That said, there are a few things I noticed about your picture... first of all, the turtle looks really blown out in an un-filmic way. Are you starting with a linear rendering of the RAW file as suggested earlier? Can't emphasize that enough. The curves applied by cameras (and by LR etc by default) are just really not a good starting point for digital processing, and the contrast boost is one thing that will "enhance" the grain beyond what you expect. Also noticed the ISO 100 in Exif... AFAIK that's an "extended" (as in, fake) ISO setting for that camera, and will make blown highlights even more likely (as in, blown in the RAW data and unrecoverable in software)... probably should use ISO 200. Also, f/2.8 isn't going to help with DOF issues, f/5.6-f/8 would be better... even then, aligning the film with the focal plain is fairly critical. Your shot looks like it drifts out of focus towards the right, so that might be something to check.

EDIT: It sounds like the extended ISO 100 on the GX8 isn't as bad as the 16MP Olympus version I'm familiar with (which routinely attempts to "recover" highlights clipped by 1/3 EV).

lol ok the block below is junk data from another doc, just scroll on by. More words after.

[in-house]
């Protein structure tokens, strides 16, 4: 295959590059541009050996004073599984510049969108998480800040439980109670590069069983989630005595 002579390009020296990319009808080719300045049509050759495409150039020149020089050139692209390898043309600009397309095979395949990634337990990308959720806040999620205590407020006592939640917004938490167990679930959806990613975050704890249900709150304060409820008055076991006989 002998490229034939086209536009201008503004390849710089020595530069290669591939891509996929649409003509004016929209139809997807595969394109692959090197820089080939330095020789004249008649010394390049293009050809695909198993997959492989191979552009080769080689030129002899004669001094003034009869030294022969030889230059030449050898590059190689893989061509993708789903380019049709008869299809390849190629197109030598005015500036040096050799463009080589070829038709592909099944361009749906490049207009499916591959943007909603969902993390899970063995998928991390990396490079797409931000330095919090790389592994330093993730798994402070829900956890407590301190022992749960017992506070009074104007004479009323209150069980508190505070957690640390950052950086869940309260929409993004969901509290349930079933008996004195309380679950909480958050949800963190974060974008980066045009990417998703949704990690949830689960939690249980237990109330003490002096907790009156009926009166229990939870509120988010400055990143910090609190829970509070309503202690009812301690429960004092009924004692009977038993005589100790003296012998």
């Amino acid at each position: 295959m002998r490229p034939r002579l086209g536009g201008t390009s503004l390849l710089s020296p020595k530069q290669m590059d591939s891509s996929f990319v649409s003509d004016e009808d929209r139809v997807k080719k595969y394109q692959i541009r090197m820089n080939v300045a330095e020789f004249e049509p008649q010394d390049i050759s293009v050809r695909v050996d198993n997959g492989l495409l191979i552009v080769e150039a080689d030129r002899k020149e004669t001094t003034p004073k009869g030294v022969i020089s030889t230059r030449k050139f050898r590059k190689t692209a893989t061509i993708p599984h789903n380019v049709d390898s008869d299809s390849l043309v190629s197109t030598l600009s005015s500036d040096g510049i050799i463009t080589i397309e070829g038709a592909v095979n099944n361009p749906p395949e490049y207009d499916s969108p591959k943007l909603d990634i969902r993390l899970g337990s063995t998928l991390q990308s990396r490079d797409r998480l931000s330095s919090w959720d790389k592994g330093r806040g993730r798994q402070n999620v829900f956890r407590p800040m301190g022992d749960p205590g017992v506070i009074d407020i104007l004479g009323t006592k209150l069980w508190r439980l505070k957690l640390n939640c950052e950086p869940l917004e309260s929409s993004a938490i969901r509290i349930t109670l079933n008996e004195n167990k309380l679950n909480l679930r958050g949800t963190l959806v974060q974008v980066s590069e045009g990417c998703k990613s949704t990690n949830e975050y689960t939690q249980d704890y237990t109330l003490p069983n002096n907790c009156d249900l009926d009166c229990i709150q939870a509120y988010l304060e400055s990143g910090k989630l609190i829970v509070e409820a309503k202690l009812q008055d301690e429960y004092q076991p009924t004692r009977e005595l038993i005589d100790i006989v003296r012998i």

If you would be willing to upload a good RAW capture somewhere, we could make this a post-processing challenge. :D
 
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People seem to use primarily Dropbox or Google storage for this purpose in the usual post processing challenges.
I can't use my Dropbox account or GoogleDrive at the moment - both accounts need upgrading which I currently can't do for Covid19 reasons. If you're willing, PM an email addie and I'll send them to you and you can have a play :)
 

Hannety

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You should read this thread, my post towards the end.

Settings with a macro lens are not complicated. Around f5.6 for best sharpness with a bit of DOF for warped film. Use base ISO. Use a blank slide to set exposure by shutter speed to not quite clip also use a blank slide to set white balance in camera or post.
 

junkyardsparkle

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I spent about as much time air dusting the slides as I did mounting and shooting them. I managed to do around 300/hour. The voice of experience says - regularly check the jig for dust/dirt :)